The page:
Zhou et al. [27] studied the effect of HCl, HNO3, and CH3COOH in solvothermal method to synthesize 3D TiO2 structures with different morphology. The authors concluded that the sample synthesized with 0.68 M HCl possessed both anatase/rutile phases and offered highest photocatalytic activity due to its unique morphology and optical properties. Tobaldi et al. [28] adopted controlled hydrolysis/peptization of titanium isopropoxide with HNO3, HBr, and HCl to synthesize TiO2 nanoparticles. It was observed that halide ions enhanced the anatase-to-rutile phase transition, and the samples contained up to 77 wt% rutile and 5 wt% brookite after calcination at 450 °C.

In earlier publication [29], synthesis of nanosize TiO2 powders by acidic peptization of xerogels under atmospheric humidity conditions was performed. It was observed that the acidic peptization accompanied with ultrasonic vibrations has an effect on TiO2 structural properties. However, only few studies were devoted to study the effect of peptizing conditions on the formation of rutile phase and its subsequent effect on the photocatalytic activity of TiO2 nanoparticles. In this paper, we examined the influence of nature of peptizing acid (H2SO4, HNO3, and CH3COOH) on the formation of rutile phase and its influence in the photocatalytic efficiency of TiO2 nanoparticles in the degradation of three different organic pollutants (crystal violet (CV), methylene blue (MB), and p-nitrophenol (p-NP)).

Methods

Preparation of TiO2 Nanoparticles Using Different Peptizing Acids

Titanium tetra-isopropoxide [Ti(OPri)4] was used as Ti precursor, and the hydrolysis of Ti(OPri)4 was carried out under standard atmospheric conditions [29]. The typical synthesis procedure can be described as follows: 50 mL of Ti(OPri)4 was placed in a dark glass bottle, and the bottle was left in the fume hood for 15 days. The temperature and humidity of the fume hood were measured as 25 ± 5 °C and 50 ± 10%, respectively. The hydrolysis of the Ti precursor was completed in 15 days, and the resulted solution was transformed into a gel, which was then dried to obtain xerogel. The peptizing acid (100 mL of 1 N CH3COOH or HNO3 or H2SO4) was pipetted into a glass beaker, and the known amount of amorphous xerogel powder (2.0 g) was slowly added to the peptizing acid under constant stirring. Then, the beaker was placed in an ultrasonic bath which was maintained at 40 °C, and the mixture was subjected to ultrasonic treatment for 10 min. The peptized TiO2 nanoparticles were collected after centrifugation. Then, the materials were washed with distilled water and calcined for 3 h at 500 °C. The synthesized samples were labeled as TiO2 acronym prefix after their peptizing acid as “ace,” “nit,” and “sul” corresponding to CH3COOH, HNO3, and H2SO4, respectively.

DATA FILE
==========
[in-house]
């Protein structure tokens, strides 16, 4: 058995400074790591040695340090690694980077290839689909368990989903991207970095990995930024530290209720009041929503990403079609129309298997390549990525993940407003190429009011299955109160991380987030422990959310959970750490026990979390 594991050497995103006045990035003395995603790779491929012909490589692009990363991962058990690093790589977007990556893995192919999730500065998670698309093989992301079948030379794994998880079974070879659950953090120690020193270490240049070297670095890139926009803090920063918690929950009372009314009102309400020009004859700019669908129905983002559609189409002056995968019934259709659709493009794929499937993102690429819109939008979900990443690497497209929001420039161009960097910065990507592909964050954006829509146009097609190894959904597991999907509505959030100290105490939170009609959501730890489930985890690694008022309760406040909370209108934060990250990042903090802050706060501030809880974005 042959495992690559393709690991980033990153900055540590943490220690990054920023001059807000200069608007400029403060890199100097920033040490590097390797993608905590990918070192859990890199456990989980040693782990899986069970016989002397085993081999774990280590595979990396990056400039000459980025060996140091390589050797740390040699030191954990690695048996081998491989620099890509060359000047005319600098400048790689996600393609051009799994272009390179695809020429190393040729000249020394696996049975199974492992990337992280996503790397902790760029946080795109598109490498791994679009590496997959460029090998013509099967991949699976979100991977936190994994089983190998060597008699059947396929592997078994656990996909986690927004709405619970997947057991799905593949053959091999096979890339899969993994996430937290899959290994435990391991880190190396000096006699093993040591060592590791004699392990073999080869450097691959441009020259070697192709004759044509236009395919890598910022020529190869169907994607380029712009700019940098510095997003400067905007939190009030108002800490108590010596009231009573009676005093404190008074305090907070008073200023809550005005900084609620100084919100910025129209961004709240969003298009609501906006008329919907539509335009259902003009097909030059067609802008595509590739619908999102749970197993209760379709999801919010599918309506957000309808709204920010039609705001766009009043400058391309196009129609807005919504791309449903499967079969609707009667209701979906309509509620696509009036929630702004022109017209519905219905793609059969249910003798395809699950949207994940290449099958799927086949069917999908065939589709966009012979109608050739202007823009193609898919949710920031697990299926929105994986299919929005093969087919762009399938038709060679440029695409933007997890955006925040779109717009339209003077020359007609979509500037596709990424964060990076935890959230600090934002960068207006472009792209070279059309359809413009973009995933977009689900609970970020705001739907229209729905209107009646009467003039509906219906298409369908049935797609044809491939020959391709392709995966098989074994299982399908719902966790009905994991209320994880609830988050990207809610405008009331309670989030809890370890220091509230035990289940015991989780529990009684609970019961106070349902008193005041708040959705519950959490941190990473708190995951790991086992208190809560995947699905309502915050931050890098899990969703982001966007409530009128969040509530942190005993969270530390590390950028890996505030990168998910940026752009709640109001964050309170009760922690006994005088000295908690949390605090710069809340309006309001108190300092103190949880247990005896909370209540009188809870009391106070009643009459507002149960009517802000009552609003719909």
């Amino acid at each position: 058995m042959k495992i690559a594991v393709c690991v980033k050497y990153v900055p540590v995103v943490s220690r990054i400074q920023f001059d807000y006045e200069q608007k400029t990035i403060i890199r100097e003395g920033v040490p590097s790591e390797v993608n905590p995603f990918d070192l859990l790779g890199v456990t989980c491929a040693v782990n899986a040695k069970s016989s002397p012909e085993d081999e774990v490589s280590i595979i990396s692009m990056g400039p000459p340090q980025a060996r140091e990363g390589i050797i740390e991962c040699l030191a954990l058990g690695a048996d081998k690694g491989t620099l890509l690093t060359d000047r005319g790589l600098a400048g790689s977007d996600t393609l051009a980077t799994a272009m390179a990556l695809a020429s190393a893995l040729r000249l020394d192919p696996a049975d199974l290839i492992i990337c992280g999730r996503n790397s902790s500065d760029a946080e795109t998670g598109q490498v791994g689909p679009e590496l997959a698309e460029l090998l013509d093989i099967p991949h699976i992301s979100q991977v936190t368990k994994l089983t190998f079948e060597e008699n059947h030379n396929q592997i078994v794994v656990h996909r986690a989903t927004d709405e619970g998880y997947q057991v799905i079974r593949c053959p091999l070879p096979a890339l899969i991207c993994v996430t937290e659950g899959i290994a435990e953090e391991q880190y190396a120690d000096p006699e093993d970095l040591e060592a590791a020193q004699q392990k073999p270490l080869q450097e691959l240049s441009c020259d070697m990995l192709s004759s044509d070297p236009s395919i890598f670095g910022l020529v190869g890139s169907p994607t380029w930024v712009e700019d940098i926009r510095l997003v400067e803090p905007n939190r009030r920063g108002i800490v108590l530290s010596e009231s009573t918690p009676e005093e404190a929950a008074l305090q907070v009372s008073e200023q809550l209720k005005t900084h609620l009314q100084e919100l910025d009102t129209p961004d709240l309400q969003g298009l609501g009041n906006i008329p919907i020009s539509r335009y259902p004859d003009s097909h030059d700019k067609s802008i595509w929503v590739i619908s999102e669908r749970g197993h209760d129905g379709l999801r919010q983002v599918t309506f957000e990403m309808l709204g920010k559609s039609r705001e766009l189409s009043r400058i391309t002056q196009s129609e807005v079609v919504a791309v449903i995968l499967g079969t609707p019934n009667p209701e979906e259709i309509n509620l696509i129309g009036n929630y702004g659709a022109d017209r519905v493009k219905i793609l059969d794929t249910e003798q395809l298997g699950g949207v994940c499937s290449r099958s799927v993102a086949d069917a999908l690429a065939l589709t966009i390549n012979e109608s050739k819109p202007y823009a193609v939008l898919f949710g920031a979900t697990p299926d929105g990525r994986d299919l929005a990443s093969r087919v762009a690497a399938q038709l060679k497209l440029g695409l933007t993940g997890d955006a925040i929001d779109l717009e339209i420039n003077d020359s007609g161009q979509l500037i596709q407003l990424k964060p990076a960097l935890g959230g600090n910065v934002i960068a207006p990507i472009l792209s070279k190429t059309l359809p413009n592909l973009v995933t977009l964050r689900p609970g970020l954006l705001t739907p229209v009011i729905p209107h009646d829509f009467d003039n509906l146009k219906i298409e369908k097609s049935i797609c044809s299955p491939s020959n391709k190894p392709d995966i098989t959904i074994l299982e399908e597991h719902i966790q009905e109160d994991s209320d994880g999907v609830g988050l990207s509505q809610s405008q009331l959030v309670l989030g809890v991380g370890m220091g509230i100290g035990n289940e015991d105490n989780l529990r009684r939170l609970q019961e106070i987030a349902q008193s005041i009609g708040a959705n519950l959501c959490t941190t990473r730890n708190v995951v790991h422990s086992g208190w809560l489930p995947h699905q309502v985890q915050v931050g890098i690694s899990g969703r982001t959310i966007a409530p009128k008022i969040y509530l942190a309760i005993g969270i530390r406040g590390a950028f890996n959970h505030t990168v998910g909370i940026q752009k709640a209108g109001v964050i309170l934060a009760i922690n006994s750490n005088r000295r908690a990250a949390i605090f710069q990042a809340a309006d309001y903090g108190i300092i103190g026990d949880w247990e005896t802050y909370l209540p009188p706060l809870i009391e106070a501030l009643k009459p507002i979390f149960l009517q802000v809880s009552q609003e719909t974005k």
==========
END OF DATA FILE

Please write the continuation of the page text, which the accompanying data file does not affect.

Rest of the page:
Material Characterization

The powder X-ray diffraction profiles were collected using a Philips PW1700 diffractometer with Cu Kα radiation and graphite monochromator with automatic divergent slit. The XRD profiles were indexed with standard JCPDS data. Spurr and Myers [30] formula [Eq. (1)] was used to determine the weight fractions of anatase and rutile phases.
$$ {X}_{\mathrm{R}}=1/\left[1+k\ \left({I}_{\mathrm{A}}/{I}_{\mathrm{R}}\right)\right] $$
(1)
where IA and IR are the integrated intensities of (101) reflection of anatase and (110) reflection of rutile, respectively. The empirical constant k was taken as 0.80 in this work. The crystallite size of the synthesized samples was measured using the Scherrer formula [Eq. (2)] and anatase (101) and rutile (110) reflections.
$$ D= B\lambda /{\beta}_{1/2}\cos \theta $$
(2)
where D is the average crystallite size of the phase, B is the Scherrer constant (0.89), λ is the wavelength of the X-ray radiation (1.54056 Å), β1/2 is the full width at half maximum of the reflection, and θ is the diffraction angle.

TEM analysis of the samples was carried out using Philips CM200FEG microscope equipped with a field emission gun at 200 kV. The coefficient of spherical aberration Cs = 1.35 mm was applied. HRTEM images with a pixel size of 0.044 nm were taken with a CCD camera. The laser Raman spectral analysis of the samples was carried out using Bruker Equinox 55 FT-IR spectrometer equipped with an FRA106/S FT-Raman module and a liquid N2-cooled Ge detector using the 1064-nm line of a Nd:YAG laser with an output laser power of 200 mW.

N2-physisorption measurements were carried using ASAP 2010 instrument, Micromeritics Instrument Corporation, USA. Specific surface area (SBET) of the samples were measured using N2-adsorption values and the BET equation. The pore width and the pore volume of the samples were determined by applying the BJH method.

Diffusive reflectance UV-vis spectra for synthesized TiO2 samples were recorded using Thermo Scientific Evolution spectrophotometer in the wavelength range of 220–700 nm. Band gap energy of the samples was determined using Kubelka-Munk transformation (K) as presented in Eq. (3).
$$ K=\frac{{\left(1-R\right)}^2}{2R} $$
(3)
where R is the reflectance. The wavelengths (nm) were translated into energies (eV), and a plot of \( {\left(\mathrm{Kh}\upnu \right)}^{0.5} \)vs. hν was drawn. The band gap energy (eV) was estimated as the intersection of the two slopes of the drawn curve.

The X-ray photoelectron spectra of the samples were collected using Thermo Scientific Escalab 250 Xi XPS instrument with Al Kα X-rays having a spot size of 650 mm. The peak shift due to charge compensation was corrected using the binding energy of C1s peak. The data was acquired using pass energy of 100 eV, dwell time 200 ms with a step size of 0.1 eV and 10–30 scans.

Photocatalytic Degradation of Crystal Violet, Methylene Blue, and p-Nitrophenol